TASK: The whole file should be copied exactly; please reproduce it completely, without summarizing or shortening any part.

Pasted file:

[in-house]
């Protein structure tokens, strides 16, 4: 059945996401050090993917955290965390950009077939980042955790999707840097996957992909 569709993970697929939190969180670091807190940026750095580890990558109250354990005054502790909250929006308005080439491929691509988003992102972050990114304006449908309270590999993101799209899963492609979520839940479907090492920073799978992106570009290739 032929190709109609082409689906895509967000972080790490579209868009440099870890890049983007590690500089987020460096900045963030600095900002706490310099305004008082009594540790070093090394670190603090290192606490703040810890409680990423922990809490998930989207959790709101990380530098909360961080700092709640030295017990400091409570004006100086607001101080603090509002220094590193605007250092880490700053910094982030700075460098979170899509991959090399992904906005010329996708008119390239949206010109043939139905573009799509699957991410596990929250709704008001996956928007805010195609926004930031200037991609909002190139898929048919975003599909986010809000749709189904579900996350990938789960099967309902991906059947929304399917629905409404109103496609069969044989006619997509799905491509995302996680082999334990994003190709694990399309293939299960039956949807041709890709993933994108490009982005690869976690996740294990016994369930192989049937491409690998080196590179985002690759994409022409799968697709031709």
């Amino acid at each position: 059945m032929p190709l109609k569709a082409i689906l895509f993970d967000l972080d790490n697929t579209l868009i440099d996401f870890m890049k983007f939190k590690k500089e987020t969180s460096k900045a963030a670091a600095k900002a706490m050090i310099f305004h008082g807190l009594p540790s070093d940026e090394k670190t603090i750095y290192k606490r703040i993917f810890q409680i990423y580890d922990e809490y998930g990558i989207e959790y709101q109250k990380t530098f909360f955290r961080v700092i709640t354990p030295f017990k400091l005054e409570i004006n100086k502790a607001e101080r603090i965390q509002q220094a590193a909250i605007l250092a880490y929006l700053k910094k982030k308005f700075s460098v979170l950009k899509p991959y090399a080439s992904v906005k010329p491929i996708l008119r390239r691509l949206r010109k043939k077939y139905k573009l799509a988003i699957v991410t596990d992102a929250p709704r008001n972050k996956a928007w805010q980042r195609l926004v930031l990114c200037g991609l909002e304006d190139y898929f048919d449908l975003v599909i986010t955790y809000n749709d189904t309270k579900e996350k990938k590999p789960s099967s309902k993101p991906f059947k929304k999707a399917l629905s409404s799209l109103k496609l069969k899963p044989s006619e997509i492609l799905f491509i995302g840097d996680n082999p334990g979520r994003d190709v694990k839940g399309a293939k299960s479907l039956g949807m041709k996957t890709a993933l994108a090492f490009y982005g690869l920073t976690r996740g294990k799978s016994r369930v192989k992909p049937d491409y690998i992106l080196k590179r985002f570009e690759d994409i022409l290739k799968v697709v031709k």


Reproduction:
[in-house]
């Protein structure tokens, strides 16, 4: 059945996401050090993917955290965390950009077939980042955790999707840097996957992909 569709993970697929939190969180670091807190940026750095580890990558109250354990005054502790909250929006308005080439491929691509988003992102972050990114304006449908309270590999993101799209899963492609979520839940479907090492920073799978992106570009290739 032929190709109609082409689906895509967000972080790490579209868009440099870890890049983007590690500089987020460096900045963030600095900002706490310099305004008082009594540790070093090394670190603090290192606490703040810890409680990423922990809490998930989207959790709101990380530098909360961080700092709640030295017990400091409570004006100086607001101080603090509002220094590193605007250092880490700053910094982030700075460098979170899509991959090399992904906005010329996708008119390239949206010109043939139905573009799509699957991410596990929250709704008001996956928007805010195609926004930031200037991609909002190139898929048919975003599909986010809000749709189904579900996350990938789960099967309902991906059947929304399917629905409404109103496609069969044989006619997509799905491509995302996680082999334990994003190709694990399309293939299960039956949807041709890709993933994108490009982005690869976690996740294990016994369930192989049937491409690998080196590179985002690759994409022409799968697709031709």
């Amino acid at each position: 059945m032929p190709l109609k569709a082409i689906l895509f993970d967000l972080d790490n697929t579209l868009i440099d996401f870890m890049k983007f939190k590690k500089e987020t969180s460096k900045a963030a670091a600095k900002a706490m050090i310099f305004h008082g807190l009594p540790s070093d940026e090394k670190t603090i750095y290192k606490r703040i993917f810890q409680i990423y580890d922990e809490y998930g990558i989207e959790y709101q109250k990380t530098f909360f955290r961080v700092i709640t354990p030295f017990k400091l005054e409570i004006n100086k502790a607001e101080r603090i965390q509002q220094a590193a909250i605007l250092a880490y929006l700053k910094k982030k308005f700075s460098v979170l950009k899509p991959y090399a080439s992904v906005k010329p491929i996708l008119r390239r691509l949206r010109k043939k077939y139905k573009l799509a988003i699957v991410t596990d992102a929250p709704r008001n972050k996956a928007w805010q980042r195609l926004v930031l990114c200037g991609l909002e304006d190139y898929f048919d449908l975003v599909i986010t955790y809000n749709d189904t309270k579900e996350k990938k590999p789960s099967s309902k993101p991906f059947k929304k999707a399917l629905s409404s799209l109103k496609l069969k899963p044989s006619e997509i492609l799905f491509i995302g840097d996680n082999p334990g979520r994003d190709v694990k839940g399309a293939k299960s479907l039956g949807m041709k996957t890709a993933l994108a090492f490009y982005g690869l920073t976690r996740g294990k799978s016994r369930v192989k992909p049937d491409y690998i992106l080196k590179r985002f570009e690759d994409i022409l290739k799968v697709v031709k």